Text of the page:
# What size motor can I start with a 45 kVA transformer

• posted

Hi.i have a simple question.i just want to.knw that can 55horse power motorr machine can run on 25kva transformer.waiting for ur answer.thanks

• posted

does this help?

• posted

Not in the normal sense, no.

One horsepower is around 750 watts (there's more than one definition of horsepower, and I don't keep them all memorized).

The MOST electrical power that you can get from a 25kVA transformer is

25kW -- and that's if your load is perfectly resistive, which a motor isn't.

So 55HP is a bit over 41kW, and definitely more than 41kVA.

Somewhere out there in web-land there must be at least one set of guidelines for the size of transformer to get to match a certain size motor -- why not do a search?

• posted

Tim Wescott fired this volley in news: snipped-for-privacy@giganews.com:

Just might be a few power conversion calculators, too. This is another one of those people unwilling to do any research on his own -- wants us to answer (and ostensibly be responsible for the results).

Like that mook who comes on here periodically to ask questions like, "Should I move my car jack handle up and down to lift my car, left-to- right, or twist it? And if I have to twist it, which direction?"

Lloyd

• posted

That would be Spawtted right? Should we

b) Ignore him. I. Silently II. Announce he is being ignored.

c) Be sarcastic too him. I. Derisively. II. Humorously. III. Obtusely.

• posted

"Bob La Londe" fired this volley in news:lp47qi\$9a4\$1 @dont-email.me:

Just tell him where to get the information, and let him look it up himself... which is simple:

Go find a motor power to KVA calculator, and do some thinking on your own.

Lloyd

• posted

Obviously, you can't run the motor at full rated load from the undersized transformer.

But, induction motors draw a very lagging power factor at light load. Thus, their current doesn't change very much from idle to full load, but the phase angle of the current changes dramatically. At idle, the current is at least 75% of full rated load current, but at almost exactly 90 degrees lagging. At full load, the current is almost completely in phase with the voltage. That is what causes the increase in POWER demand with increasing load.

So, under light load, the POWER demand of the motor will be fairly small, but the current will exceed the current rating of the transformer. Power transformers have some margin so they can deliver rated POWER with a less than unity power factor, but they are usually capable of only handling about 15% above rated current to account for the power factor. Therefore, if there is a large power factor correction capacitor bank placed across the transformer secondary, it might make it possible to test the motor at minimal load with the 25 KVA transformer. But, you won't be able to get more than 50% of rated power from the motor, even WITH the phase correction capacitors.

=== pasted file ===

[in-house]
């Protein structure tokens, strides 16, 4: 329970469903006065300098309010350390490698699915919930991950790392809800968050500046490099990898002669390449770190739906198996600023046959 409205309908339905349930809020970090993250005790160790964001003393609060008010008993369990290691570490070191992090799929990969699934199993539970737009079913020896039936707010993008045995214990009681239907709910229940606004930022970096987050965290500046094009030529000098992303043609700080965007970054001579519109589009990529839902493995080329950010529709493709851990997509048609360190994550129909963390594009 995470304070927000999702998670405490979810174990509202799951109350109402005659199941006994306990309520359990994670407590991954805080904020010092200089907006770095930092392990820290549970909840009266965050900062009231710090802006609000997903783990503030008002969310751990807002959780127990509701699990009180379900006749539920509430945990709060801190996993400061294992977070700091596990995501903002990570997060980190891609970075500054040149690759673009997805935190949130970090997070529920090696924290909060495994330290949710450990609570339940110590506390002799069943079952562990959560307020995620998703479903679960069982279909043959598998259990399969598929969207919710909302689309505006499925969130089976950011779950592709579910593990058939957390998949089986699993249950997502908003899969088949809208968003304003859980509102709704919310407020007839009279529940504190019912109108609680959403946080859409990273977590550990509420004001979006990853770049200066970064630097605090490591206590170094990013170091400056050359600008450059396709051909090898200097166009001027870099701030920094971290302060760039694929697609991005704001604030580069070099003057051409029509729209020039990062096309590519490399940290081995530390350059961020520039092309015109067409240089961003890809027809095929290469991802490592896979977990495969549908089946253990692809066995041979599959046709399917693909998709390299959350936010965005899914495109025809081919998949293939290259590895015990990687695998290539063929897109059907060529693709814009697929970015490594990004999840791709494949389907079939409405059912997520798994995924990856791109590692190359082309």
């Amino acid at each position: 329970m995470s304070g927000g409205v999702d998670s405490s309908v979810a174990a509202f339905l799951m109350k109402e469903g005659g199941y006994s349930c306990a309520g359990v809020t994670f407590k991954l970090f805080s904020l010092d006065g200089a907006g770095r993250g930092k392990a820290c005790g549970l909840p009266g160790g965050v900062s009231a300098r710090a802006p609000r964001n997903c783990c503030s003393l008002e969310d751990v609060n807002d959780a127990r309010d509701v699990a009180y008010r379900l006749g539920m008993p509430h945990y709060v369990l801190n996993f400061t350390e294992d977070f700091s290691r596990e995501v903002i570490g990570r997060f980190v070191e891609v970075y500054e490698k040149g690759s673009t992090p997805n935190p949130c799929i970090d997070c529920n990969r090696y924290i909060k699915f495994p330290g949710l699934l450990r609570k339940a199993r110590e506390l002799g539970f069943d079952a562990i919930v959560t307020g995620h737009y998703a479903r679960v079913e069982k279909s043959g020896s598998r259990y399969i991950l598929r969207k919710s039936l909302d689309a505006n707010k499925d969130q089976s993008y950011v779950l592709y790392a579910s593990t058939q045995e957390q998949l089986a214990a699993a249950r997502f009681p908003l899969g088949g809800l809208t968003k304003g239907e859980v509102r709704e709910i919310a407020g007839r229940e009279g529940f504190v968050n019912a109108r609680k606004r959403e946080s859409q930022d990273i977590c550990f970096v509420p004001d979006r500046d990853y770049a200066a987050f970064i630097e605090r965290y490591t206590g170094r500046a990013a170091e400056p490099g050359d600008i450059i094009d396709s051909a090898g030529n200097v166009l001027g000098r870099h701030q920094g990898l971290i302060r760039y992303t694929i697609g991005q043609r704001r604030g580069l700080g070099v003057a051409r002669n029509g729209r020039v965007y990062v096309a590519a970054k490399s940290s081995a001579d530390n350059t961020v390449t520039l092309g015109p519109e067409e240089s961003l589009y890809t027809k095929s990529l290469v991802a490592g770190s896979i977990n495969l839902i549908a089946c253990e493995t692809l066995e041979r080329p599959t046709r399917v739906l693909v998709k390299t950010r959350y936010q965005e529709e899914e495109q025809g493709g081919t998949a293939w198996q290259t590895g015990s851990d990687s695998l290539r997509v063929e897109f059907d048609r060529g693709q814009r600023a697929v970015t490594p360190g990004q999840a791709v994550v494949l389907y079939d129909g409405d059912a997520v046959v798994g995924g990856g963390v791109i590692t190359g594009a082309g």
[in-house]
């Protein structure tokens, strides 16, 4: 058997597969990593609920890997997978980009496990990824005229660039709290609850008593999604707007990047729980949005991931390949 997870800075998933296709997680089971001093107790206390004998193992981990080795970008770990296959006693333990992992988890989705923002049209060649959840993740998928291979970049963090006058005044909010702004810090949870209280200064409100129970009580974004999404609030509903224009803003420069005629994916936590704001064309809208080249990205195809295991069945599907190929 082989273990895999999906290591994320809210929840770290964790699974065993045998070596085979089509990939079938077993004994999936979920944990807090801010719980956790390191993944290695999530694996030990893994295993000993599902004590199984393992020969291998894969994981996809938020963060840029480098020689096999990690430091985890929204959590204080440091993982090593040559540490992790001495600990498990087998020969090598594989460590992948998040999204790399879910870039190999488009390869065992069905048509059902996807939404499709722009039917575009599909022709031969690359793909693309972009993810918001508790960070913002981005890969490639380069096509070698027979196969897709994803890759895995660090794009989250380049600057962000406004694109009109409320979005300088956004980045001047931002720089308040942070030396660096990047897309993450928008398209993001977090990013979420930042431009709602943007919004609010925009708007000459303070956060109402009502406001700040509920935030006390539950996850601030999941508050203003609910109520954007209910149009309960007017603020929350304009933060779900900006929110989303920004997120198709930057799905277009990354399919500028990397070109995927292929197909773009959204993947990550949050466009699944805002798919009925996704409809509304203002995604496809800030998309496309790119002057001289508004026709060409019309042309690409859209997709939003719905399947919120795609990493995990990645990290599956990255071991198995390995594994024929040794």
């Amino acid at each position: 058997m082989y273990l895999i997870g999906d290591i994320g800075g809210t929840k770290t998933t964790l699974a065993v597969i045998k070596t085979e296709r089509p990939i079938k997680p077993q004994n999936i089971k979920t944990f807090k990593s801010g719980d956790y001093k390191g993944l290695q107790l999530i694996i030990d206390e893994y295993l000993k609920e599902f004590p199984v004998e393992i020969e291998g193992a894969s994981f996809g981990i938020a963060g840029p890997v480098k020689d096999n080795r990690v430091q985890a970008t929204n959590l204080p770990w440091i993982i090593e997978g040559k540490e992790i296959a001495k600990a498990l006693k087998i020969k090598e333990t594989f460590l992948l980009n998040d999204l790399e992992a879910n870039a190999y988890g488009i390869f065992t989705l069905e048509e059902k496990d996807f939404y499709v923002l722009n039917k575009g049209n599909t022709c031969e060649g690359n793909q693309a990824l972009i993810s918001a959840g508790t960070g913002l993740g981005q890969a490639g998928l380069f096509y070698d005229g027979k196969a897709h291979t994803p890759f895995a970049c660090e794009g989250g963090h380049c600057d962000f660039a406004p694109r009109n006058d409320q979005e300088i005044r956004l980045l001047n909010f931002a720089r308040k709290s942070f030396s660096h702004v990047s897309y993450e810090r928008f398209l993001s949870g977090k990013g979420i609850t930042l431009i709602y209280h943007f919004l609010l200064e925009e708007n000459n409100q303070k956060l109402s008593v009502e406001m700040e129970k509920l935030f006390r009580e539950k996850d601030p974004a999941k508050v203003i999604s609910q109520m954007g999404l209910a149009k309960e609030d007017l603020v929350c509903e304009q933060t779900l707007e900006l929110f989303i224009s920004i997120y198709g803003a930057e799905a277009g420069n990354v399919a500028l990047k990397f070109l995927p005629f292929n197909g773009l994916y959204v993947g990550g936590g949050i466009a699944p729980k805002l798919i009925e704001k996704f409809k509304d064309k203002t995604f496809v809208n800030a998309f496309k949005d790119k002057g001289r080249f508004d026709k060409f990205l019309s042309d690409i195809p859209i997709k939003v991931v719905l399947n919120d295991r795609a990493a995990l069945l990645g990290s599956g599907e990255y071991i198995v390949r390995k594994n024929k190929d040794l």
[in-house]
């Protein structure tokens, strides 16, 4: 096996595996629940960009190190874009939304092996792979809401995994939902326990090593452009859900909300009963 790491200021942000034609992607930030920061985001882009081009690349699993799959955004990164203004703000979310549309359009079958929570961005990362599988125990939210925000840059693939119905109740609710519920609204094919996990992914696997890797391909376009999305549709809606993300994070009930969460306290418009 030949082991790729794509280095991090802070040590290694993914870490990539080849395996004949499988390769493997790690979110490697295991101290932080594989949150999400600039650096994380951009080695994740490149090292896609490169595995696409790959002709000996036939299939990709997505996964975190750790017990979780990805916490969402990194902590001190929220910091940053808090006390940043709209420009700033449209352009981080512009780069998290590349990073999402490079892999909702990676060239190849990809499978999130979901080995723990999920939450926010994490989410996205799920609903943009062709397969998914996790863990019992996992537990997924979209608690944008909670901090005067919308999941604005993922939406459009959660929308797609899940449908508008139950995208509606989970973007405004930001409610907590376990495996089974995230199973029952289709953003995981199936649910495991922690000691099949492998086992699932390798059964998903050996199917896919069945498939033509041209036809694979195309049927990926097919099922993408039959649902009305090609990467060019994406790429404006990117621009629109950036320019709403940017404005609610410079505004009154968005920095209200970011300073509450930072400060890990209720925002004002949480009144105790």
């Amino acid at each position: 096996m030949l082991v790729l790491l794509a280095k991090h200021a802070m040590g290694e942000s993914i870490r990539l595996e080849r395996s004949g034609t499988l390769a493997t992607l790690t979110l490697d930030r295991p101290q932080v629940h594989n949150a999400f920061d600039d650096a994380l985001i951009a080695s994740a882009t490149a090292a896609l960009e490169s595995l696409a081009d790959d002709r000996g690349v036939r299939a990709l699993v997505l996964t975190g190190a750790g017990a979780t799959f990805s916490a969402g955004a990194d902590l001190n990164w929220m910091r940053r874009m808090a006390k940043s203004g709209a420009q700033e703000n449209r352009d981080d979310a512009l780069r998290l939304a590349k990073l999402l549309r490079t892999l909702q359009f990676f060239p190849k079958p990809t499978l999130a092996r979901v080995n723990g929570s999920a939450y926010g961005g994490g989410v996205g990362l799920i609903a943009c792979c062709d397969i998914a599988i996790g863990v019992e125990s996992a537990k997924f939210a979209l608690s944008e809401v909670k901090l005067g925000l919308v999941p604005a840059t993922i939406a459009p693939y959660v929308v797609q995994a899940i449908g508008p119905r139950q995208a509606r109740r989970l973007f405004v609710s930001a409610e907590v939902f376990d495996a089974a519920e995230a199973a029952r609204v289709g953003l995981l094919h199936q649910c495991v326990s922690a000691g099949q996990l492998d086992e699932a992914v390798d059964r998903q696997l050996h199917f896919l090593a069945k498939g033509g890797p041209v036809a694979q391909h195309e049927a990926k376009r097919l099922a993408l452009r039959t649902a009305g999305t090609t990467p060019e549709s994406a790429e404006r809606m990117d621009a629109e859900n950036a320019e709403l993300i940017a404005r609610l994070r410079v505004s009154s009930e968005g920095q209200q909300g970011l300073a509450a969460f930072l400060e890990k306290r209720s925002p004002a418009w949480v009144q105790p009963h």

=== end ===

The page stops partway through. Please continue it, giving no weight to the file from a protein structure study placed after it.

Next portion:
Jon

• posted

Interesting. It takes 166.187kvA to directly run a 55hp motor. The 26kva xfmr couldn't quite run a 7hp motor.

Good page, bookmarked!

• posted

That sounds like your friend, Stryped's, question.

• posted

Yoda said "This guy's GoogleFu is weak as hell, mon." (translated)

• posted

Well, in THAT case...a 25kva xformer will run THREE 55hp motors! Especially in critical applications under heavy load.

• posted

Don't forget "Nonsensical"!

• posted

Tom Gardner fired this volley in news:cN6dnS2ofYlAeyjOnZ2dnUVZ snipped-for-privacy@giganews.com:

What itches in my mind about this guy is this: With his broken English and desire to run a 55HP electric motor (which has somewhat limited uses in residential applications), I fear he's trying to figure how to start up some sort of factory, and he'll burn it down with all the 'thinking' he's doing on his own.

Lloyd

• posted

According to the bookmarked site's calc, it takes 166.187kva to run that motor properly. Where did you get the 45kva number?

• posted

That IS a mighty big motor! Any application of that much power has responsibilities of understanding.

• posted

He should pay reparations!

• posted

Larry Jaques fired this volley in news: snipped-for-privacy@4ax.com:

Seriously, I see this guy setting up a line-shaft factory on a motor that size. Then

8-year-old little girls get tangled up in the belts and pulleys, and the rest of them on the 2nd and 3rd story of the building die when it burns down because he's pulling that load over #10 wires.

Lloyd

• posted

The calculator gives 166.187 KVA for a GENSET that will start the motor. A transformer has the capacity of the grid behind it to provide the starting surge, a genny needs to provide the peak current all by itself.

-jsw

• posted

Oh, you're right. I focused too much on the translation figures.

• posted

I wonder if an AC drive would be of any benefit? I'm guessing the used market for 55HP drives may not have as much demand as smaller home shop size drives.

My 10HP drive on my 7.5HP lathe runs around 13A at idle on the motor side but only draws 5A from the outlet. If my understanding is correct, the 13A is mostly apparent power while the 5A is more representative of the true power. Perhaps a drive would do better at getting close to 25KW from the

25KVA transformer and handle the VAR on the motor side.

RogerN

PolyTech Forum website is not affiliated with any of the manufacturers or service providers discussed here. All logos and trade names are the property of their respective owners.